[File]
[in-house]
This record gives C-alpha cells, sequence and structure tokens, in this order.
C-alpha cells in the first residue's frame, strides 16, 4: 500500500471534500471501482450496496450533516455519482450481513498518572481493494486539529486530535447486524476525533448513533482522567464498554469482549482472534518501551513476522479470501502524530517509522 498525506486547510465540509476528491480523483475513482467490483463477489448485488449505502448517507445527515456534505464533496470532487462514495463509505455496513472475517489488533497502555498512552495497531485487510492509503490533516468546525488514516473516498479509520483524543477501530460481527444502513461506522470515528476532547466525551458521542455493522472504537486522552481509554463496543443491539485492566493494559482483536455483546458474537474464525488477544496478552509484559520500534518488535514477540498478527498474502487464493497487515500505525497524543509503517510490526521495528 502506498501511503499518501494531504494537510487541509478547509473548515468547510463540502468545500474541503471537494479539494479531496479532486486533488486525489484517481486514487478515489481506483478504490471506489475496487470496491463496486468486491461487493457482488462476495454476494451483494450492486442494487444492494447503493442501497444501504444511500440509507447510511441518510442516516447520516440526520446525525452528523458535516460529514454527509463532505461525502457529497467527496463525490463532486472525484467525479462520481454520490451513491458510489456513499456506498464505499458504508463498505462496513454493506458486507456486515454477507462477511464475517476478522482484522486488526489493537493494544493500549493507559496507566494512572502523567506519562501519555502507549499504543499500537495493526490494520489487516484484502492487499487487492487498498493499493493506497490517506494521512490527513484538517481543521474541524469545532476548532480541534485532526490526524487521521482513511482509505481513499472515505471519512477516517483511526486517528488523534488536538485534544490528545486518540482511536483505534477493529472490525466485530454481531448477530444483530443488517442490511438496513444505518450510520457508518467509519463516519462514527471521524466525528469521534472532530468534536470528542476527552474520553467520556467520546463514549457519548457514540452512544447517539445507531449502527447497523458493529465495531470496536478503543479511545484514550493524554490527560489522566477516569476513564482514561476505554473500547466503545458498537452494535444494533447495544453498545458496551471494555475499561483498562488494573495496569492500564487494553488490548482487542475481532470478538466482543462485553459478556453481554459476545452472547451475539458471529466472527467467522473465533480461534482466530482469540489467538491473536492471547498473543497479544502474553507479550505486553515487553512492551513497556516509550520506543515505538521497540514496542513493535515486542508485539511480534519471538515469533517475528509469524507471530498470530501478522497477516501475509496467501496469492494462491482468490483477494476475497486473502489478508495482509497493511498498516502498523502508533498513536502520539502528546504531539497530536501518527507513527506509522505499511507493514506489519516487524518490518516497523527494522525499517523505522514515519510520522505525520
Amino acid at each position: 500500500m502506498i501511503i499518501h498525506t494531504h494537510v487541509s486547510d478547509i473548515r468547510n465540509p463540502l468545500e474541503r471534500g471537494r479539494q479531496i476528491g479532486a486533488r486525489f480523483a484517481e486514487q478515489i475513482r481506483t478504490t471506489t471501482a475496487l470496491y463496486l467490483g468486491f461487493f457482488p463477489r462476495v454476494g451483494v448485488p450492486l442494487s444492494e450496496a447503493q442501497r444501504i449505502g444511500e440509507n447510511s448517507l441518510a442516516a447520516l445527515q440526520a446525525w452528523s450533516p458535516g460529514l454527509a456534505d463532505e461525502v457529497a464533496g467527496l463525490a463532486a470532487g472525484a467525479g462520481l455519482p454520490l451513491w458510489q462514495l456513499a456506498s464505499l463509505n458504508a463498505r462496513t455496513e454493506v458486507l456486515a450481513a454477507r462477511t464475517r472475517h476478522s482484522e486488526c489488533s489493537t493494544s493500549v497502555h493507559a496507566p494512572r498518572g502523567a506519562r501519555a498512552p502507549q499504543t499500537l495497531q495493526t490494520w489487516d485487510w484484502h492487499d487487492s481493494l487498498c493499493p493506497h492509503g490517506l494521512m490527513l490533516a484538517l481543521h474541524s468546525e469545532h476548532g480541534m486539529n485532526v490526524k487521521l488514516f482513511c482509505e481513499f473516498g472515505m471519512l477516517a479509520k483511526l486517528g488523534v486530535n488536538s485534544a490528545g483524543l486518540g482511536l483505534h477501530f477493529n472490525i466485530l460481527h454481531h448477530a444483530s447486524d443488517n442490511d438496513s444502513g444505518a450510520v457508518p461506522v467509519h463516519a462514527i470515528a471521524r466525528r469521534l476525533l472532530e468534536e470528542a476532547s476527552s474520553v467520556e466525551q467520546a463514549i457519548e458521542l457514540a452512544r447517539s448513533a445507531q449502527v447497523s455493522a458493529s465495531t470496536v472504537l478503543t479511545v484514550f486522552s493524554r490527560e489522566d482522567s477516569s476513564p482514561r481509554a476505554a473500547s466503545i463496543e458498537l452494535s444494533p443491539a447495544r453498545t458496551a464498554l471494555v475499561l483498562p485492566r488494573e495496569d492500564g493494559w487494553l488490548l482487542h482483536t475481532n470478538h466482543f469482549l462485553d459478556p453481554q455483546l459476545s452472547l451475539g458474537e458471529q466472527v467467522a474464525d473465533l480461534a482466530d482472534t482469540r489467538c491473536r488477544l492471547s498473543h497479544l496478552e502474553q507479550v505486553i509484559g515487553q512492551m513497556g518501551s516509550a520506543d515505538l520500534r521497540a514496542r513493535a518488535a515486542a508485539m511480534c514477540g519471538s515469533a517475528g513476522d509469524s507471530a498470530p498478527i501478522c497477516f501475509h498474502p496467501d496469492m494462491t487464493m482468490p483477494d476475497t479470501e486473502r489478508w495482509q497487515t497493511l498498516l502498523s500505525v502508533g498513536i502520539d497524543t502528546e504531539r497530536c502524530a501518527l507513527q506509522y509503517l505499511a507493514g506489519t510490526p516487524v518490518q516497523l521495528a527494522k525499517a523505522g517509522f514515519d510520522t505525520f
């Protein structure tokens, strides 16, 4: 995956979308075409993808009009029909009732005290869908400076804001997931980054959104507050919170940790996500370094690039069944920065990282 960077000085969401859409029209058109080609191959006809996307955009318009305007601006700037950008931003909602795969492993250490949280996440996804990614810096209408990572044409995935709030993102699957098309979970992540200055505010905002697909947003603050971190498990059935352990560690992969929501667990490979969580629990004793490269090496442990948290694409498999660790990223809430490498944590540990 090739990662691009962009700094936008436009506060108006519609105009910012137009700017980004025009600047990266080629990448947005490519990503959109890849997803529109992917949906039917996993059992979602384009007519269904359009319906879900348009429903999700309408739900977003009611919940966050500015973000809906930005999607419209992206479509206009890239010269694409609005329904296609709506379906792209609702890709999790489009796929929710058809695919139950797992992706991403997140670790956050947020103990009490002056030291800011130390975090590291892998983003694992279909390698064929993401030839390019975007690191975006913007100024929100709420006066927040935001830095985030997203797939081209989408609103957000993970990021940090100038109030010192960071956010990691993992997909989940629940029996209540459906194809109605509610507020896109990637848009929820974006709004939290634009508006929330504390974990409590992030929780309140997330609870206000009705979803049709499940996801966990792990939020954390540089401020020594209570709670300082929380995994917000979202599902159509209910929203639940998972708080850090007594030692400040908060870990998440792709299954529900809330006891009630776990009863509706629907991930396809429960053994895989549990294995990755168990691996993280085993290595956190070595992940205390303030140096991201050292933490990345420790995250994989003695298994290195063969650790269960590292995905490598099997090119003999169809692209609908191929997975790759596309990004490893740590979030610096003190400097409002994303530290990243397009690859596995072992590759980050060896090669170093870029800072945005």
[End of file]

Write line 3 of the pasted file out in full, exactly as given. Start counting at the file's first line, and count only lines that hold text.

C-alpha cells in the first residue's frame, strides 16, 4: 500500500471534500471501482450496496450533516455519482450481513498518572481493494486539529486530535447486524476525533448513533482522567464498554469482549482472534518501551513476522479470501502524530517509522 498525506486547510465540509476528491480523483475513482467490483463477489448485488449505502448517507445527515456534505464533496470532487462514495463509505455496513472475517489488533497502555498512552495497531485487510492509503490533516468546525488514516473516498479509520483524543477501530460481527444502513461506522470515528476532547466525551458521542455493522472504537486522552481509554463496543443491539485492566493494559482483536455483546458474537474464525488477544496478552509484559520500534518488535514477540498478527498474502487464493497487515500505525497524543509503517510490526521495528 502506498501511503499518501494531504494537510487541509478547509473548515468547510463540502468545500474541503471537494479539494479531496479532486486533488486525489484517481486514487478515489481506483478504490471506489475496487470496491463496486468486491461487493457482488462476495454476494451483494450492486442494487444492494447503493442501497444501504444511500440509507447510511441518510442516516447520516440526520446525525452528523458535516460529514454527509463532505461525502457529497467527496463525490463532486472525484467525479462520481454520490451513491458510489456513499456506498464505499458504508463498505462496513454493506458486507456486515454477507462477511464475517476478522482484522486488526489493537493494544493500549493507559496507566494512572502523567506519562501519555502507549499504543499500537495493526490494520489487516484484502492487499487487492487498498493499493493506497490517506494521512490527513484538517481543521474541524469545532476548532480541534485532526490526524487521521482513511482509505481513499472515505471519512477516517483511526486517528488523534488536538485534544490528545486518540482511536483505534477493529472490525466485530454481531448477530444483530443488517442490511438496513444505518450510520457508518467509519463516519462514527471521524466525528469521534472532530468534536470528542476527552474520553467520556467520546463514549457519548457514540452512544447517539445507531449502527447497523458493529465495531470496536478503543479511545484514550493524554490527560489522566477516569476513564482514561476505554473500547466503545458498537452494535444494533447495544453498545458496551471494555475499561483498562488494573495496569492500564487494553488490548482487542475481532470478538466482543462485553459478556453481554459476545452472547451475539458471529466472527467467522473465533480461534482466530482469540489467538491473536492471547498473543497479544502474553507479550505486553515487553512492551513497556516509550520506543515505538521497540514496542513493535515486542508485539511480534519471538515469533517475528509469524507471530498470530501478522497477516501475509496467501496469492494462491482468490483477494476475497486473502489478508495482509497493511498498516502498523502508533498513536502520539502528546504531539497530536501518527507513527506509522505499511507493514506489519516487524518490518516497523527494522525499517523505522514515519510520522505525520